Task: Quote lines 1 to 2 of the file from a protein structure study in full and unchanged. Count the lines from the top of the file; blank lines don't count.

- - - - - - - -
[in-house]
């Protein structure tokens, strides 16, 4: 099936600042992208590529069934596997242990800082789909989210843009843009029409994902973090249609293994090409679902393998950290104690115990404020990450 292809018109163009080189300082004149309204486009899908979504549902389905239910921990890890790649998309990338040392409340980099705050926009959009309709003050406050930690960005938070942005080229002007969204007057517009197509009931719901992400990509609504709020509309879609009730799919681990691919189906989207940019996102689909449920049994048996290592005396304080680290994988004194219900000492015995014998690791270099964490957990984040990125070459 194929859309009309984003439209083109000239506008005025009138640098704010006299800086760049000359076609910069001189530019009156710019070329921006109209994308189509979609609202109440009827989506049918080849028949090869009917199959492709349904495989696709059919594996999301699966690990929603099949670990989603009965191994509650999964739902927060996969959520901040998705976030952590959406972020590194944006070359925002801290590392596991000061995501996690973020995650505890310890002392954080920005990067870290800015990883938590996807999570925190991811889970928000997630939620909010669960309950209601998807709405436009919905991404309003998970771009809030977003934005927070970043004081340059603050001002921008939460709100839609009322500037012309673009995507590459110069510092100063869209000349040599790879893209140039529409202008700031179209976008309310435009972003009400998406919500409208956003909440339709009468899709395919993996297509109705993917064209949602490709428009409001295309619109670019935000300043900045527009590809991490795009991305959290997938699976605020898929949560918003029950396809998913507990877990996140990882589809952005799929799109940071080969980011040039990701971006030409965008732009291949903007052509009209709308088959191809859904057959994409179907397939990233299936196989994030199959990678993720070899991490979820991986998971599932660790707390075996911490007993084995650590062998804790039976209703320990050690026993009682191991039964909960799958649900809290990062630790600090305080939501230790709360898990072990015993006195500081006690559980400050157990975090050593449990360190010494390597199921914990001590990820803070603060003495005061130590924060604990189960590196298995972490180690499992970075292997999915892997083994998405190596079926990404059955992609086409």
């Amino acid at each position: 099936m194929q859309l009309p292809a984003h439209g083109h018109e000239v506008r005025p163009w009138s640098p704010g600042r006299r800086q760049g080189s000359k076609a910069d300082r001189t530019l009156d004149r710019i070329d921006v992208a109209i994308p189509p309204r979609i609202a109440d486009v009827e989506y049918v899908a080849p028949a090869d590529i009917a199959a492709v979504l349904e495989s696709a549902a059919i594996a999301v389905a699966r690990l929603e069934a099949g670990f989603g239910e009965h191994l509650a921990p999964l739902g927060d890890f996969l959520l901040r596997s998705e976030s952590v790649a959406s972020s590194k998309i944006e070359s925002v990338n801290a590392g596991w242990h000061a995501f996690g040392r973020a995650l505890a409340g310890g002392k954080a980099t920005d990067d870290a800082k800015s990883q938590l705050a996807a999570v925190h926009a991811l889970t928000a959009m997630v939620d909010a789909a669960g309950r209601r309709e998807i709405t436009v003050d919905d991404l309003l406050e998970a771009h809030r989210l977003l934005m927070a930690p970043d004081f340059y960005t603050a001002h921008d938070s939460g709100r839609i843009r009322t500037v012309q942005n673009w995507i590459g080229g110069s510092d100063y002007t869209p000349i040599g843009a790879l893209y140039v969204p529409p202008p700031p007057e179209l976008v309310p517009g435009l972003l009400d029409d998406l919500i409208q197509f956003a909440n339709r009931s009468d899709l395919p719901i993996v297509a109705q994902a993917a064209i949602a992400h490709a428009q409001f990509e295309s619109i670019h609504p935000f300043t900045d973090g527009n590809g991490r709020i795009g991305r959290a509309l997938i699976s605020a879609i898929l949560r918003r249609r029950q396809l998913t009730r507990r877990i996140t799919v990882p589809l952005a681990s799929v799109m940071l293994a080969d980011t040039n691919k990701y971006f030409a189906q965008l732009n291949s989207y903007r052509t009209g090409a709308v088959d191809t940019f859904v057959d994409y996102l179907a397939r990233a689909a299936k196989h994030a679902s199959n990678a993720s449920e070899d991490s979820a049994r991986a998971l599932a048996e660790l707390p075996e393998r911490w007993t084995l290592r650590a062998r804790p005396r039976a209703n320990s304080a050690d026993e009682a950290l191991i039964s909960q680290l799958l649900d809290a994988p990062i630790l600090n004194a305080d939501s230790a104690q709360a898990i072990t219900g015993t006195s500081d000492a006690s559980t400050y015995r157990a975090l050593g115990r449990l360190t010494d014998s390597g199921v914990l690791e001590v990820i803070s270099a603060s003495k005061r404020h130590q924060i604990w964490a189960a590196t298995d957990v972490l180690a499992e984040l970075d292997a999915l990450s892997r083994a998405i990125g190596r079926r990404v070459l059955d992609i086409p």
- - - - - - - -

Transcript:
[in-house]
């Protein structure tokens, strides 16, 4: 099936600042992208590529069934596997242990800082789909989210843009843009029409994902973090249609293994090409679902393998950290104690115990404020990450 292809018109163009080189300082004149309204486009899908979504549902389905239910921990890890790649998309990338040392409340980099705050926009959009309709003050406050930690960005938070942005080229002007969204007057517009197509009931719901992400990509609504709020509309879609009730799919681990691919189906989207940019996102689909449920049994048996290592005396304080680290994988004194219900000492015995014998690791270099964490957990984040990125070459 194929859309009309984003439209083109000239506008005025009138640098704010006299800086760049000359076609910069001189530019009156710019070329921006109209994308189509979609609202109440009827989506049918080849028949090869009917199959492709349904495989696709059919594996999301699966690990929603099949670990989603009965191994509650999964739902927060996969959520901040998705976030952590959406972020590194944006070359925002801290590392596991000061995501996690973020995650505890310890002392954080920005990067870290800015990883938590996807999570925190991811889970928000997630939620909010669960309950209601998807709405436009919905991404309003998970771009809030977003934005927070970043004081340059603050001002921008939460709100839609009322500037012309673009995507590459110069510092100063869209000349040599790879893209140039529409202008700031179209976008309310435009972003009400998406919500409208956003909440339709009468899709395919993996297509109705993917064209949602490709428009409001295309619109670019935000300043900045527009590809991490795009991305959290997938699976605020898929949560918003029950396809998913507990877990996140990882589809952005799929799109940071080969980011040039990701971006030409965008732009291949903007052509009209709308088959191809859904057959994409179907397939990233299936196989994030199959990678993720070899991490979820991986998971599932660790707390075996911490007993084995650590062998804790039976209703320990050690026993009682191991039964909960799958649900809290990062630790600090305080939501230790709360898990072990015993006195500081006690559980400050157990975090050593449990360190010494390597199921914990001590990820803070603060003495005061130590924060604990189960590196298995972490180690499992970075292997999915892997083994998405190596079926990404059955992609086409």